The organizational strategy of the competition has not won over the approval of the Swedish Association of Architects, often so important in any major competition in Scandinavia. The SAA clarified its position in the following press release issued on 2013-09-27:

“The Nobel Center, to be built behind the National Museum of Blasieholmen in Stockholm, has issued an invitation to an international architectural competition. The Swedish Association of Architects, which organizes a large number of architectural competitions every year, can unfortunately not accept the Nobel Center’s competition program (brief). Thus, we regret that we cannot endorse the Nobel Center’s architectural competition. It is an important and interesting event and we had a long dialogue with the Nobel Center in order to get right conditions. The chosen form of competition does not follow the agreed common rules in full. ‘In such a situation, we as a professional body cannot stand behind the competition,’ said Catherina Fored, Director of the Association of Swedish Architects. Competition rules, as both client and consultant organizations are behind aims to ensure a safe competition process. The rules are there to create opportunities for architects to propose high quality solutions that meet the client’s goals/expectations. They are based on international practice to ensure that both client and the architect’s interests are safeguarded.’”

“The main reason we cannot stand behind the competition program is that the Nobel Center will break the anonymity in stage two of the competition. They also want to negotiate with the architects during the assessment process. It is contrary to the purpose of protecting the integrity of the jury and to ensure that the jury only sees the project grades in the assessment,” said Catherina Fored.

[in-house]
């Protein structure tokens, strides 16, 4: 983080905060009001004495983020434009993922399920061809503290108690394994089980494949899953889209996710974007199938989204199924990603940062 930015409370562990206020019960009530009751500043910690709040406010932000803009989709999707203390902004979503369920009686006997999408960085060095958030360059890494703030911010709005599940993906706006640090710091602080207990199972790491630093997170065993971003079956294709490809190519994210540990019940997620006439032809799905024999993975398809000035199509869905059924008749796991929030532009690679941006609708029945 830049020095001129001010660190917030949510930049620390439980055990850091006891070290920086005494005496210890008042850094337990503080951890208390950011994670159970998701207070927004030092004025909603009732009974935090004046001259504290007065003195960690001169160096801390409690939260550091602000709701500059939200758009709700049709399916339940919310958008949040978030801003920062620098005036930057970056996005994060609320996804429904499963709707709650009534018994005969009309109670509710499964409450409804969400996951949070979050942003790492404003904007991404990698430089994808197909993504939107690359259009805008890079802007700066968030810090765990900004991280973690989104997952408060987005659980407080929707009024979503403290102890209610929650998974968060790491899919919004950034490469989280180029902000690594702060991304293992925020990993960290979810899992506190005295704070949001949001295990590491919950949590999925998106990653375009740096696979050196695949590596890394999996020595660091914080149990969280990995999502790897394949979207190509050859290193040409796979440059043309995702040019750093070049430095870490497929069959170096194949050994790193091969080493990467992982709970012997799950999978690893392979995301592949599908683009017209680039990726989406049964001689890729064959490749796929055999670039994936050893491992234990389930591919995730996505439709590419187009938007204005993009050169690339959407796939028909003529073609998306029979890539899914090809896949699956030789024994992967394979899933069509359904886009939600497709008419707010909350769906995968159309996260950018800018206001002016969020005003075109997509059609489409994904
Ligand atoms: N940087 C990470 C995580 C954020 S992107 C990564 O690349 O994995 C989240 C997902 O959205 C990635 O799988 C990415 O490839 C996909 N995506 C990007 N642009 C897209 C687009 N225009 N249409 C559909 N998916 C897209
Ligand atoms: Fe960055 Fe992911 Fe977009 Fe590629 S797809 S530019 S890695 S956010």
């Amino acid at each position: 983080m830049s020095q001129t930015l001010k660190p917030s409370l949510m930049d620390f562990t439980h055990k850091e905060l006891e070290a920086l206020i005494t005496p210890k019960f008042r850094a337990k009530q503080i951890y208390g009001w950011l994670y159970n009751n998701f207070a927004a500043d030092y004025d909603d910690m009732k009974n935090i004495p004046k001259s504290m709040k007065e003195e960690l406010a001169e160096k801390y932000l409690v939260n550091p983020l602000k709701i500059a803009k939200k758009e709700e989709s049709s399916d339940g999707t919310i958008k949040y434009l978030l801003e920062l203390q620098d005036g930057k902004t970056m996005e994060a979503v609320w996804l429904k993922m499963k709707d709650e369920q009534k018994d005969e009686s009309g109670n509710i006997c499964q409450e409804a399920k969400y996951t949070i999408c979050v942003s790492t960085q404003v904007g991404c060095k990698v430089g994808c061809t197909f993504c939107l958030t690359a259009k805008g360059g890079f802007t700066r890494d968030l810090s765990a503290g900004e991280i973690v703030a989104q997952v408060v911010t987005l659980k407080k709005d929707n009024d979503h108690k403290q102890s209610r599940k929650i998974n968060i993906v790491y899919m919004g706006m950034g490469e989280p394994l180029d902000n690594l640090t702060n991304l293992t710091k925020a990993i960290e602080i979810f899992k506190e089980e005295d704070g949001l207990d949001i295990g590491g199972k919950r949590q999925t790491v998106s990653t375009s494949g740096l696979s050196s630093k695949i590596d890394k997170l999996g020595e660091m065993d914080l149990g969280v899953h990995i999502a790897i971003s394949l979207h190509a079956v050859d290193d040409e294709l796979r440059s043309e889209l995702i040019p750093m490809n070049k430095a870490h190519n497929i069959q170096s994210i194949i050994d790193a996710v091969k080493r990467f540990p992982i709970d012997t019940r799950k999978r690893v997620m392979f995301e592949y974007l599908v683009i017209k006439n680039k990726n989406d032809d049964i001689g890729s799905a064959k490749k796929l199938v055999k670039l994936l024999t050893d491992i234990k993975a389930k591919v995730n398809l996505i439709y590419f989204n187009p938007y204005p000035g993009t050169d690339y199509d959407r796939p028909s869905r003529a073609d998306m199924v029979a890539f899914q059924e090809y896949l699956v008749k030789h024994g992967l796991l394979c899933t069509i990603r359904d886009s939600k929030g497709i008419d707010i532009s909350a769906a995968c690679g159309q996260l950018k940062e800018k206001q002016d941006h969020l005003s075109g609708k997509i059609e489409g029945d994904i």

“The Swedish Association of Architects has, in this case, no further plans to cooperate with Nobelhus AB, which has organized the competition.” –Claes Larsson

Peter Ohrstedt, Architect SAR / MSA, and Project Director at the Nobel Center, was engaged as professional adviser for this competition. He is the former chief architect at the National Property Board in Sweden, which is a large public company. According to Swedish architect, Magnus Rönn, “he knows the competition rules very well and has run organized competitions before. The way this Nobel-competition is managed is therefore not a professional mistake, but a deliberate violation of the competitions rules, both in terms of the shortage of architects on the jury and the introduction of a negotiation phase in the second stage, which will break the anonymity. Moreover, the economic compensation to the design teams is low for this kind of high-profile project!

Here is more disturbing news about the competition. There is just one architect on the jury, an employee of the City of Stockholm (the city architect). There is no independent architect in the jury. All are Swedes! No international participation on the jury! The two members appointed by the Swedish association of architects can no longer represent the organization/profession and are NOT part of the jury.” –Magnus Rönn